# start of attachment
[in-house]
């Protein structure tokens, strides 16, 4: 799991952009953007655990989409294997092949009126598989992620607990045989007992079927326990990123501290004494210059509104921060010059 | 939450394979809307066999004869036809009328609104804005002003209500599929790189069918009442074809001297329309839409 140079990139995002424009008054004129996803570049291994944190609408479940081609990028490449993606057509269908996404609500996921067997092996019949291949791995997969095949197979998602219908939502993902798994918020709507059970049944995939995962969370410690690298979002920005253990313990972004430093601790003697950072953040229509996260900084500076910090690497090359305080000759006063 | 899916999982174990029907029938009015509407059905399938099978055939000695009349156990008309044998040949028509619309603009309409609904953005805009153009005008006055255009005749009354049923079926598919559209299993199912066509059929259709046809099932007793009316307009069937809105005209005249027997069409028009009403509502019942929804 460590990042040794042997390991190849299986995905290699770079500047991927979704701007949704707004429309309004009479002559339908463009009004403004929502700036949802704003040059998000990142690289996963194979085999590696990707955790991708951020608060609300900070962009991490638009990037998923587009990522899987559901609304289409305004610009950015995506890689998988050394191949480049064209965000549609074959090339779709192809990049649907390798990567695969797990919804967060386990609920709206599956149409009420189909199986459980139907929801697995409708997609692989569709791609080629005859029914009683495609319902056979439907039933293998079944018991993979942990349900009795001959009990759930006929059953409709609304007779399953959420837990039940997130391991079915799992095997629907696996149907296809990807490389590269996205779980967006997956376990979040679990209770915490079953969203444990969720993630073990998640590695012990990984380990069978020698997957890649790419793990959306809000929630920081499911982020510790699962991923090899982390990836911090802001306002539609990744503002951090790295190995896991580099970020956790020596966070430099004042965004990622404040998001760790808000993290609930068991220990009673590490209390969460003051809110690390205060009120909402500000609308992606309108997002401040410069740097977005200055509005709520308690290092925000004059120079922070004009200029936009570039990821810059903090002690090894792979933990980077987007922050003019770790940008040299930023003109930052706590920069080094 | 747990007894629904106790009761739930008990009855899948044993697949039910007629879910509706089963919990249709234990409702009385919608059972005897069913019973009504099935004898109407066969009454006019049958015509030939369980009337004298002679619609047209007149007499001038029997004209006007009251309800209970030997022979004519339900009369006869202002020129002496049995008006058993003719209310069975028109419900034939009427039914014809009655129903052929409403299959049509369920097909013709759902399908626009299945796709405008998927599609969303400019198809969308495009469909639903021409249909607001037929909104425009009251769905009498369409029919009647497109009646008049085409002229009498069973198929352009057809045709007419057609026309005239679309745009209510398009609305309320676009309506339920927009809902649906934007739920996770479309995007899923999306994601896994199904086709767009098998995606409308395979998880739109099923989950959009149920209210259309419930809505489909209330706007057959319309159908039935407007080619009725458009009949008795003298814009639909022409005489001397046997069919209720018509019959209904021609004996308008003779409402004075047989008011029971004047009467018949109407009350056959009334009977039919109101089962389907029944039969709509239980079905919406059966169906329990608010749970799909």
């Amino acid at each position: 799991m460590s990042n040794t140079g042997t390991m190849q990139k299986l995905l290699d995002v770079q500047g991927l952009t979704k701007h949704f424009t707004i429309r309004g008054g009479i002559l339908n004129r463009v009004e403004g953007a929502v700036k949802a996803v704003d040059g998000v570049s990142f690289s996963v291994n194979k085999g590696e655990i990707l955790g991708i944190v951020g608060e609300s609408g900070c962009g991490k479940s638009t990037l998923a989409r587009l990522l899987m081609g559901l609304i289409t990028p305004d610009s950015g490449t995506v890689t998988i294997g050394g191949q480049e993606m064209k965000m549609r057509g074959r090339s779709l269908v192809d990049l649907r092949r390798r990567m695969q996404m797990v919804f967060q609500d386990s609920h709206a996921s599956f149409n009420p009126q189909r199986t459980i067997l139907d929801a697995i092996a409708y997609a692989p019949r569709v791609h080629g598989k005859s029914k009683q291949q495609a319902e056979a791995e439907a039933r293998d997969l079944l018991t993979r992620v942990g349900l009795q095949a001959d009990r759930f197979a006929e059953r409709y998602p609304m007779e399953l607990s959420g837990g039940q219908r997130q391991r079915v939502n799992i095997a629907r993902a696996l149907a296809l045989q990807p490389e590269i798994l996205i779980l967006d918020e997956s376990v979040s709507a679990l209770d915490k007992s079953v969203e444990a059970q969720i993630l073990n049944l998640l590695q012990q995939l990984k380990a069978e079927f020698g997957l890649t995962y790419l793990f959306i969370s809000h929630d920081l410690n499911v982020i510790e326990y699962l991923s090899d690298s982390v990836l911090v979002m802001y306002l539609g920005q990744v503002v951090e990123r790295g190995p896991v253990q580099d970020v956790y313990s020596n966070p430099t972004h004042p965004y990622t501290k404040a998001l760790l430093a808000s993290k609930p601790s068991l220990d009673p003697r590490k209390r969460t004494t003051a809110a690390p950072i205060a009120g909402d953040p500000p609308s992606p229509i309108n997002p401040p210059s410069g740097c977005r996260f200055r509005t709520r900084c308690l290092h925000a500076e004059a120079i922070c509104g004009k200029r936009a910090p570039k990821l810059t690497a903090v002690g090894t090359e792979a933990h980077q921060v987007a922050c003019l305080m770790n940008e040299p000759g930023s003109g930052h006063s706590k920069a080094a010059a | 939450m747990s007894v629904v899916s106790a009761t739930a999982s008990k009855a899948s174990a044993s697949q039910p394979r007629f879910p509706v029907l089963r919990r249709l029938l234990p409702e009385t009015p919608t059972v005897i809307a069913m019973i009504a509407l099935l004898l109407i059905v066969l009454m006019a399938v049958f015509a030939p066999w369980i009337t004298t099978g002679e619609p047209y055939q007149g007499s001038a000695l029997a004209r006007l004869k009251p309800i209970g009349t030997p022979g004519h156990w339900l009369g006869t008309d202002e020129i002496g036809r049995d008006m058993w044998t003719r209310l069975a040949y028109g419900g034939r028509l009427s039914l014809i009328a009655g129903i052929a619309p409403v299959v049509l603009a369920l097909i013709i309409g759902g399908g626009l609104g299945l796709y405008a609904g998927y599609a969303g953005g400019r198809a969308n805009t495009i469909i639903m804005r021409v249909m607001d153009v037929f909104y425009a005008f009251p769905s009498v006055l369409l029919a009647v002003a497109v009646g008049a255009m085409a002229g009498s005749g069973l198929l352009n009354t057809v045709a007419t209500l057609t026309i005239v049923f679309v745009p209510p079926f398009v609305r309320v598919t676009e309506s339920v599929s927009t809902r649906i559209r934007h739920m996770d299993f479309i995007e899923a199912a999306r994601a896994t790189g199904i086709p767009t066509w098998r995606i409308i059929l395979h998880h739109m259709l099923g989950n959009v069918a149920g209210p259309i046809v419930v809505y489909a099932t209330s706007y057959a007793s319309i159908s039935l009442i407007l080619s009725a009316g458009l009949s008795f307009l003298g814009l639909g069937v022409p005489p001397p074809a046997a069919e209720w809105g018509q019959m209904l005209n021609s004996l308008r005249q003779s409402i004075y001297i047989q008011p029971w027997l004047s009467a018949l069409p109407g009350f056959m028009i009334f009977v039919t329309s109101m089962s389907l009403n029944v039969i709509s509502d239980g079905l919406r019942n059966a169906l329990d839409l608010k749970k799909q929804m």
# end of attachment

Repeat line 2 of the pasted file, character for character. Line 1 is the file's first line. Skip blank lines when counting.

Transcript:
């Protein structure tokens, strides 16, 4: 799991952009953007655990989409294997092949009126598989992620607990045989007992079927326990990123501290004494210059509104921060010059 | 939450394979809307066999004869036809009328609104804005002003209500599929790189069918009442074809001297329309839409 140079990139995002424009008054004129996803570049291994944190609408479940081609990028490449993606057509269908996404609500996921067997092996019949291949791995997969095949197979998602219908939502993902798994918020709507059970049944995939995962969370410690690298979002920005253990313990972004430093601790003697950072953040229509996260900084500076910090690497090359305080000759006063 | 899916999982174990029907029938009015509407059905399938099978055939000695009349156990008309044998040949028509619309603009309409609904953005805009153009005008006055255009005749009354049923079926598919559209299993199912066509059929259709046809099932007793009316307009069937809105005209005249027997069409028009009403509502019942929804 460590990042040794042997390991190849299986995905290699770079500047991927979704701007949704707004429309309004009479002559339908463009009004403004929502700036949802704003040059998000990142690289996963194979085999590696990707955790991708951020608060609300900070962009991490638009990037998923587009990522899987559901609304289409305004610009950015995506890689998988050394191949480049064209965000549609074959090339779709192809990049649907390798990567695969797990919804967060386990609920709206599956149409009420189909199986459980139907929801697995409708997609692989569709791609080629005859029914009683495609319902056979439907039933293998079944018991993979942990349900009795001959009990759930006929059953409709609304007779399953959420837990039940997130391991079915799992095997629907696996149907296809990807490389590269996205779980967006997956376990979040679990209770915490079953969203444990969720993630073990998640590695012990990984380990069978020698997957890649790419793990959306809000929630920081499911982020510790699962991923090899982390990836911090802001306002539609990744503002951090790295190995896991580099970020956790020596966070430099004042965004990622404040998001760790808000993290609930068991220990009673590490209390969460003051809110690390205060009120909402500000609308992606309108997002401040410069740097977005200055509005709520308690290092925000004059120079922070004009200029936009570039990821810059903090002690090894792979933990980077987007922050003019770790940008040299930023003109930052706590920069080094 | 747990007894629904106790009761739930008990009855899948044993697949039910007629879910509706089963919990249709234990409702009385919608059972005897069913019973009504099935004898109407066969009454006019049958015509030939369980009337004298002679619609047209007149007499001038029997004209006007009251309800209970030997022979004519339900009369006869202002020129002496049995008006058993003719209310069975028109419900034939009427039914014809009655129903052929409403299959049509369920097909013709759902399908626009299945796709405008998927599609969303400019198809969308495009469909639903021409249909607001037929909104425009009251769905009498369409029919009647497109009646008049085409002229009498069973198929352009057809045709007419057609026309005239679309745009209510398009609305309320676009309506339920927009809902649906934007739920996770479309995007899923999306994601896994199904086709767009098998995606409308395979998880739109099923989950959009149920209210259309419930809505489909209330706007057959319309159908039935407007080619009725458009009949008795003298814009639909022409005489001397046997069919209720018509019959209904021609004996308008003779409402004075047989008011029971004047009467018949109407009350056959009334009977039919109101089962389907029944039969709509239980079905919406059966169906329990608010749970799909």